The Financial Supervisory Service announced that suspicious cross-border remittances via South Korean banks are at least US$6.54 billion and most of the remittances were made from domestic cryptocurrency exchanges.
“This fact implies that most of the remittances to China, Hong Kong, and so on via trade companies and the banks are likely to be related to arbitrage cryptocurrency trading,” it said, adding, “At the same time, we are looking into those cases with the National Intelligence Service, prosecution and Korea Customs Service with the possibility of North Korea’s involvement open.”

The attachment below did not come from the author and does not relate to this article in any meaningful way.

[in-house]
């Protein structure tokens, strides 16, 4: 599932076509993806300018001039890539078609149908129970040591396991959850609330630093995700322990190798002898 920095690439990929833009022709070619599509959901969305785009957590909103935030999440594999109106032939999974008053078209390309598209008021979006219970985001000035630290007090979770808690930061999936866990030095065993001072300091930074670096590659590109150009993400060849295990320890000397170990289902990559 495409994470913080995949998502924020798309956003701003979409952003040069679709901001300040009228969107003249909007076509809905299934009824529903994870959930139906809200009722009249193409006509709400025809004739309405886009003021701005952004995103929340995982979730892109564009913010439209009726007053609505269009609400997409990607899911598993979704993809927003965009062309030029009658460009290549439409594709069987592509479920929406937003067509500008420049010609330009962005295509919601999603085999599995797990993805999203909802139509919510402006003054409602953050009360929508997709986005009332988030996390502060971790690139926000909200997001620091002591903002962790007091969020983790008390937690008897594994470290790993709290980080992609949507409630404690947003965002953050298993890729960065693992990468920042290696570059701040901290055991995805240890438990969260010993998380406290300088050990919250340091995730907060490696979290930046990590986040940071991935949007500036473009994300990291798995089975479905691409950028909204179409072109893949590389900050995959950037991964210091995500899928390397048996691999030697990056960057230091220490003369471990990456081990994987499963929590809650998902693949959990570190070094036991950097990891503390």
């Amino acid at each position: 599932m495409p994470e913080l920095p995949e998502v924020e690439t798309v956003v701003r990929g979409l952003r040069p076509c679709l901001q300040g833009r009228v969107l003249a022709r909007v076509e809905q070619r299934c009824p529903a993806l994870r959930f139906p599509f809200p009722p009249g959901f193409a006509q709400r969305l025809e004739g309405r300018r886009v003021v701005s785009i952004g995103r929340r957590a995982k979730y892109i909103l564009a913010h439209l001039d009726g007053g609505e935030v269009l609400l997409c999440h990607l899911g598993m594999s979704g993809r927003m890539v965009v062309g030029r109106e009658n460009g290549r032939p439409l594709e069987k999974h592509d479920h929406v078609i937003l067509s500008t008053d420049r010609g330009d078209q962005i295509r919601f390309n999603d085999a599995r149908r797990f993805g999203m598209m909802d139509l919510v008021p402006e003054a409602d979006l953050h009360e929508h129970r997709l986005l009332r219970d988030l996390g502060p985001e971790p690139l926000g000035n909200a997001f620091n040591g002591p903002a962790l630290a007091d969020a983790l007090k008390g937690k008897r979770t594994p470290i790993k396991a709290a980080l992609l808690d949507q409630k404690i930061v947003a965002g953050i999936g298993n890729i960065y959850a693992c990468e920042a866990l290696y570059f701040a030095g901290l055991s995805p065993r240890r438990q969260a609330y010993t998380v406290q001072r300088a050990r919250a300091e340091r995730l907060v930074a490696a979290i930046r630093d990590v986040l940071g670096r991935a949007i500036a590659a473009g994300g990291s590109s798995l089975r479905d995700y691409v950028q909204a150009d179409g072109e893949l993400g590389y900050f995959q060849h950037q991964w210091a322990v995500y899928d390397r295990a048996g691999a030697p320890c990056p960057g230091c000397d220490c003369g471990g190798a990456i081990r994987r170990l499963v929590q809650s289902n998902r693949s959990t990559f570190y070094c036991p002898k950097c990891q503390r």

According to the Financial Supervisory Service, the remittances were made while North Korea under U.S. economic sanctions began to focus on cryptocurrencies as its new financing tool. Alejandro Cao de Benos, head of the Korean Friendship Association, a pro-North group, hosted a cryptocurrency conference in Pyongyang in April 2019 at the request of North Korea. According to the FBI, American and British speakers at the conference suggested using cryptocurrencies in order to circumvent the sanctions.
The United States is calling for South Korea to take measures against cryptocurrency hacking by the North. “North Korea’s cryptocurrencies are converted into USD and EUR in the end and this means the United States and South Korea need to exchange information on money laundering networks,” said an U.S. expert.